Who speaks then when voice speaks? In our case, the affective gravitational field goes through voice, through the intimacy and exteriority that conform voice. Or as Agamben would say, through the extimacy that voice represents. This extimacy is related to the third person, to an impersonal place and the breaking of fixed identity. An impersonal place, in third person, where the Italian philosopher Roberto Esposito places animality. The animal, the animal becoming, that Esposito retakes from Deleuze, means above all multiplicity, plurality and concatenation. The borders between identities are blurred to give way to a vibratile threshold among bodies that are proximate. So we are dealing with a human-animal and an animal-human, two faces of the same fracture, where bare life is obtained19.

As it is well known bio-political order comes to existence when life itself, its protection, becomes the base of politics. The body is the battlefield between politics and life. Obviously the artistic practices I have mapped do not escape from the bio-political paradigm. Although, in these choreographies the immunized and protected body is subverted, is suspended. Our bodies are involved, non immunized, non homeopathic recipients and makers. Our bodies interweave and contaminate: and certain fissures, which are not confined to the here and now of the performance, can open up.

It is due to all of these that I have spoken about a change of paradigm and also that this practices are performing history today. That change cannot be framed just within the dance sphere; the stage works I’m mapping reflect something that takes place beyond the fourth wall. It’s reversible, as it also renders visible, in a conscious or unconscious way, a potency that operates at affective, esthetic and also political levels. They are esthetical, political and critical experiences. Potencies that free feelings, thoughts and acts of life. Something that takes place in that intimacy and exteriority, in that extimacy, that already points out other time and other space.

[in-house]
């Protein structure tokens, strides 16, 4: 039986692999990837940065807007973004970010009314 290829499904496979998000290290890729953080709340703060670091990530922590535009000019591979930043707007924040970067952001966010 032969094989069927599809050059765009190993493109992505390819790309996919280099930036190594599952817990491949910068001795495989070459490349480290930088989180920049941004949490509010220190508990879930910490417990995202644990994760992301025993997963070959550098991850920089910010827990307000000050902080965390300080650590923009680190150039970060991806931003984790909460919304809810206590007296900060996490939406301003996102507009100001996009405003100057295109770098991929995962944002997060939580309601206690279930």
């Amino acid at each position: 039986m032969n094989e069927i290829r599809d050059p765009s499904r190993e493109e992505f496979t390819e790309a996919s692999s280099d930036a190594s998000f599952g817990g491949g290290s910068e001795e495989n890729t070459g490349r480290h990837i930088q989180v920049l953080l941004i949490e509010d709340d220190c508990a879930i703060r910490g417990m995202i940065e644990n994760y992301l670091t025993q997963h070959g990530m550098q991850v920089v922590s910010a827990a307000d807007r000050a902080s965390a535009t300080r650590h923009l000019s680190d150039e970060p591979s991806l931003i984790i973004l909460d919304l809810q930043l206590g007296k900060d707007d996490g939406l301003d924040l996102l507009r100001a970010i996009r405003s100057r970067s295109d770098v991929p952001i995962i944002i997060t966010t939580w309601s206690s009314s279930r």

Ixiar Rozas is a writer, documentary film-maker, dramaturge and researcher in performing arts. Her publications include narrative, poetry and essays. She was co-founder and artistic director of Periferiak, international exchanges in critical thought and art practices held in Italy and Spain (2002-2007). PhD at the Faculty of Visual Arts (UPV, University of Basque Country) and member of Artea. Practice and Research. Currently she teaches at the University of Mondragon (Basque Country) and is part of the team of Azala space for creation. 

This text was presented in the panel ―Performing history today‖ within the Performance Studies international Conference (Utrecht, 25-29 May 2011). The panel was proposed by the Spanish research asocciation Artea. Practice and Research as a continuation to its project Autonomy and Complexity.


  • 1 Burt, Ramsay (2004) ―Genealogy and dance history‖, in Lepecki, A. Of the presence of the body, London & New York, Routledge
  • 2 Rolnik, Suely (2007) La memoria del cuerpo contamina el museo / Suely Rolnik, «The Body’s Contagious Memory; Lygia Clark’s Return to the Museum,» translated by Rodrigo Nunes, Transversal (January 2007):
  • 3 Fragment from the conversation with Vera Mantero held in Gijón (9/5/2010) and part of the materials of my PhD ―Voic(e)scapes. Experiences and potentials of voice, language and tactility in current dance scene‖ (Faculty of Visual Arts, University of Basque Country, unpublished).